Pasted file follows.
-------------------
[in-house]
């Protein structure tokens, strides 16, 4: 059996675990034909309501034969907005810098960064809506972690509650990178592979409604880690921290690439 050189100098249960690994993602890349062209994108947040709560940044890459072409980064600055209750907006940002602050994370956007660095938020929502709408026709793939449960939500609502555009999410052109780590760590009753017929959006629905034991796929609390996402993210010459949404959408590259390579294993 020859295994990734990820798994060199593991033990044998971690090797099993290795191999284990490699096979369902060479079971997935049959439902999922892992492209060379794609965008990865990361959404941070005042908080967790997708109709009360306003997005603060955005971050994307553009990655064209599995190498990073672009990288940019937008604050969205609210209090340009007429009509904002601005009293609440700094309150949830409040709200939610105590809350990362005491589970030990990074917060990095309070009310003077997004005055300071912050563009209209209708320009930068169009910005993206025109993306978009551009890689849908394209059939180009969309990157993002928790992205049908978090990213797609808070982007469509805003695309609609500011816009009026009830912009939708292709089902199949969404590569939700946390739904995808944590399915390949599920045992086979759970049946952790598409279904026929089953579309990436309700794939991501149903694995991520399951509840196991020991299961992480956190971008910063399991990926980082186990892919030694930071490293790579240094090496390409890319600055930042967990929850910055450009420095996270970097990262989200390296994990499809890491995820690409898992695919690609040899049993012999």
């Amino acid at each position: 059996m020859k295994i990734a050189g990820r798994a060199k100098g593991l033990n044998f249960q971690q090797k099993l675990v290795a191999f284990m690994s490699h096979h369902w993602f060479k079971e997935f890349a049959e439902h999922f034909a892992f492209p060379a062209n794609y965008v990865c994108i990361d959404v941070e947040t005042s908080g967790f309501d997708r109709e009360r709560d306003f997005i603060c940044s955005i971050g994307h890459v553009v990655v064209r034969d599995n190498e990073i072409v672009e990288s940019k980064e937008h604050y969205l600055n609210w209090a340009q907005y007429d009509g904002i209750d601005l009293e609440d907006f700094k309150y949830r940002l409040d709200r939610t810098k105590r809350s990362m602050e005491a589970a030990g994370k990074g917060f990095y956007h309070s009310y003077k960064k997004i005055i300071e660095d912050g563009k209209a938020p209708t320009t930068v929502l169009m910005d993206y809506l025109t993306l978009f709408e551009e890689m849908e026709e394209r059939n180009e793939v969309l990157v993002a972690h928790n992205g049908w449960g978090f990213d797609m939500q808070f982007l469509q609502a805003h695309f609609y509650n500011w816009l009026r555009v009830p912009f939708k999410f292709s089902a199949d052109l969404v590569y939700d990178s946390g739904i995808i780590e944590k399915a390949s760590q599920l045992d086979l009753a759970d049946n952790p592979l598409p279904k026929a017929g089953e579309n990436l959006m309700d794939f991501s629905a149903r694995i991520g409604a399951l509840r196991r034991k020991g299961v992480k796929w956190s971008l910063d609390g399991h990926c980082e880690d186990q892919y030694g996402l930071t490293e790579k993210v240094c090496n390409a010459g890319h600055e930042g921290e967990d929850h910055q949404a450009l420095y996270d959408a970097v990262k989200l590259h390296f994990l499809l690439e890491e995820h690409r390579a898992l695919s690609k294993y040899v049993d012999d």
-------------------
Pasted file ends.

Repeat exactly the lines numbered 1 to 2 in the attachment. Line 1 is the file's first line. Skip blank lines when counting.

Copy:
[in-house]
């Protein structure tokens, strides 16, 4: 059996675990034909309501034969907005810098960064809506972690509650990178592979409604880690921290690439 050189100098249960690994993602890349062209994108947040709560940044890459072409980064600055209750907006940002602050994370956007660095938020929502709408026709793939449960939500609502555009999410052109780590760590009753017929959006629905034991796929609390996402993210010459949404959408590259390579294993 020859295994990734990820798994060199593991033990044998971690090797099993290795191999284990490699096979369902060479079971997935049959439902999922892992492209060379794609965008990865990361959404941070005042908080967790997708109709009360306003997005603060955005971050994307553009990655064209599995190498990073672009990288940019937008604050969205609210209090340009007429009509904002601005009293609440700094309150949830409040709200939610105590809350990362005491589970030990990074917060990095309070009310003077997004005055300071912050563009209209209708320009930068169009910005993206025109993306978009551009890689849908394209059939180009969309990157993002928790992205049908978090990213797609808070982007469509805003695309609609500011816009009026009830912009939708292709089902199949969404590569939700946390739904995808944590399915390949599920045992086979759970049946952790598409279904026929089953579309990436309700794939991501149903694995991520399951509840196991020991299961992480956190971008910063399991990926980082186990892919030694930071490293790579240094090496390409890319600055930042967990929850910055450009420095996270970097990262989200390296994990499809890491995820690409898992695919690609040899049993012999």